- highly medically complex.
These patients can absorb large amounts of time from both the RN case manager and the social worker in the process of facilitating a discharge plan. While the RN case manager and the social worker are working on these patients, other more routine patients may be neglected or overlooked. This can result in a trickle-down effect whereby the length of stay can go up for all the patients in that RN case manager or social worker’s caseload. For this subset of patients, it makes good sense to move them to the caseload of a dedicated discharge planning specialist. This allows the more routine patients to continue to move through the acute care continuum in a more timely fashion. We will discuss the role of the discharge planning specialist shortly.
Complex patients who fall into this grouping may or may not have a prolonged length of stay. However, by getting to their plan earlier and by assigning a dedicated social worker or RN to manage their discharge planning needs, you can better ensure their discharge planning needs are met in a more efficient and timely manner.
The other subgroup of patients is the long length of stay patients.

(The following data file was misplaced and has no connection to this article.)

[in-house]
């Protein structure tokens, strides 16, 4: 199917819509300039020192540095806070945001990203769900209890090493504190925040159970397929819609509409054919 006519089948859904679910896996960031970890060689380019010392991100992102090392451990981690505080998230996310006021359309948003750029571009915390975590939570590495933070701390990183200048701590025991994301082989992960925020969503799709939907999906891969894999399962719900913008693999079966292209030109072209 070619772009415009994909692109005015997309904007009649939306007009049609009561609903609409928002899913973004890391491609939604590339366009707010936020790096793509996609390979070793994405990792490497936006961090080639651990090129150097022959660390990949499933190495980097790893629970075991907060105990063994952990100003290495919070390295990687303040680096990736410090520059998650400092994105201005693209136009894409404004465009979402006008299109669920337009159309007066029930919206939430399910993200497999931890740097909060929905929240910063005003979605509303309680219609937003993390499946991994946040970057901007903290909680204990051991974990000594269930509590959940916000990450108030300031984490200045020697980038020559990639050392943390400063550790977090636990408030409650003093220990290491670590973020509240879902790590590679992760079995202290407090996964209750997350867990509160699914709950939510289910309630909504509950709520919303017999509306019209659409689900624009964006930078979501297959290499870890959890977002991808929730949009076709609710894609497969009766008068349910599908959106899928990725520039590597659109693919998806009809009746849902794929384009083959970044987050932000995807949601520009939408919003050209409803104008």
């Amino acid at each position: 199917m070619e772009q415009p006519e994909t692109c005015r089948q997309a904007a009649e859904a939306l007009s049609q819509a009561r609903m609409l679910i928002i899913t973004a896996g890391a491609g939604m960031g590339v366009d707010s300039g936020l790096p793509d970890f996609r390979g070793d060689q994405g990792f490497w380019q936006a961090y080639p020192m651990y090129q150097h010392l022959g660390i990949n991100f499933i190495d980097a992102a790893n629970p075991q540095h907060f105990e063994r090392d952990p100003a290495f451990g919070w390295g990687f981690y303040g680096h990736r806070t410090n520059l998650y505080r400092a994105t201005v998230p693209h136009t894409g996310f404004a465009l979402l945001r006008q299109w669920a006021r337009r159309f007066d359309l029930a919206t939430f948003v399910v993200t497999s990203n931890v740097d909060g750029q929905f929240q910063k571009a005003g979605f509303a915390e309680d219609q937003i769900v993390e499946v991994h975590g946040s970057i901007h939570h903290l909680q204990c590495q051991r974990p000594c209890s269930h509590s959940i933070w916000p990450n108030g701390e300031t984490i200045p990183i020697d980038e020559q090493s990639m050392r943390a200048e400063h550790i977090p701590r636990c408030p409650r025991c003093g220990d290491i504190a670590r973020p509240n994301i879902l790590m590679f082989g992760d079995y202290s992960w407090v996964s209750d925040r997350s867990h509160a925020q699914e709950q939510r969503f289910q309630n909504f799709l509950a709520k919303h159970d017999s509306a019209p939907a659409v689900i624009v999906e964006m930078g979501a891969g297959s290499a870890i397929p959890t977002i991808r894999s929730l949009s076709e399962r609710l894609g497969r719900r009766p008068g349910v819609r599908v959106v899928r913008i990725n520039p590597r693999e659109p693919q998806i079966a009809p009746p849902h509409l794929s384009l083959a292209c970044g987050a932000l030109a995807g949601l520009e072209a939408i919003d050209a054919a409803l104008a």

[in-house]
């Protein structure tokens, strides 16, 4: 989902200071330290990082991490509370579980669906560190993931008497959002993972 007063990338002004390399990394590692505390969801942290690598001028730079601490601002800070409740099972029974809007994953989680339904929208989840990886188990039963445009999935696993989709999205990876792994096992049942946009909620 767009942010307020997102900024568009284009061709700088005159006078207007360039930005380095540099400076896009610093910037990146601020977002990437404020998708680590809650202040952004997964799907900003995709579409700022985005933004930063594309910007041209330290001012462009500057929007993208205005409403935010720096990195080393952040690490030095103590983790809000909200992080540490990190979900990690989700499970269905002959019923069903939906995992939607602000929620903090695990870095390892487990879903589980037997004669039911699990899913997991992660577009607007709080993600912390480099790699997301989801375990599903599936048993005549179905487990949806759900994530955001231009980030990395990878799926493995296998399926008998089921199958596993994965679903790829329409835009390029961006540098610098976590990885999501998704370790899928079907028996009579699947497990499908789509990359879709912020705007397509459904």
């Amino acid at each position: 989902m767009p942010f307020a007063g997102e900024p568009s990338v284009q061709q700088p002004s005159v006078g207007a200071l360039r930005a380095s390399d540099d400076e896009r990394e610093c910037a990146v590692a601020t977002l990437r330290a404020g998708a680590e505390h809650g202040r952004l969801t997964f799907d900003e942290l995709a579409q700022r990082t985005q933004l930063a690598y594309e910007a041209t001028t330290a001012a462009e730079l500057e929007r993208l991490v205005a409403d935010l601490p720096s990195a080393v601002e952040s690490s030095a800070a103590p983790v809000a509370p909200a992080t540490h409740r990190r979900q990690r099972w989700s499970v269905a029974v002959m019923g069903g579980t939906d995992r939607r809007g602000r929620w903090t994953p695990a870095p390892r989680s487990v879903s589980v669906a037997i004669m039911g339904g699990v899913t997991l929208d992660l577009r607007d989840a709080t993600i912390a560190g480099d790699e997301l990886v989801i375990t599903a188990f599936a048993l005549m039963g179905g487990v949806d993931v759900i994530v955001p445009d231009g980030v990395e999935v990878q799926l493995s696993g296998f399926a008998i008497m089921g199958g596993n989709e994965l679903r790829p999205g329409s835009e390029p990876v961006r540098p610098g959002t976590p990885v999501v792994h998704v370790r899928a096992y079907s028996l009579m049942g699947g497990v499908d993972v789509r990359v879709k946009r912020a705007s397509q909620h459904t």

Long Length of Stay Patients
The notion of having a discharge planning specialist serves to try to avoid having long length of stay patients whenever possible. Getting to these patients early and intensively can result in reduction of the volume of these patients. Even with this role in place, there will still be some patients who exceed your hospital’s definition of “long stay.” Therefore, in describing and identifying these patients, you must first know what your hospital’s definition of long stay actually is. By using this as a frame of reference, you can subset these patients more easily for intensive intervention by the discharge planning specialist.
How to Identify Long-Stay Patients
Acute care length of stay has to do with the amount of time allotted to the diagnosis, care, treatment, or recovery of a patient. All members of the healthcare team own these patients and have a responsibility in assisting in managing their length of stay. This responsibility does not belong to the case management department alone. Variation in care can contribute to extended lengths of stay as well as other factors such as lack of coordination and facilitation of care, delay in service, or high clinical complexity.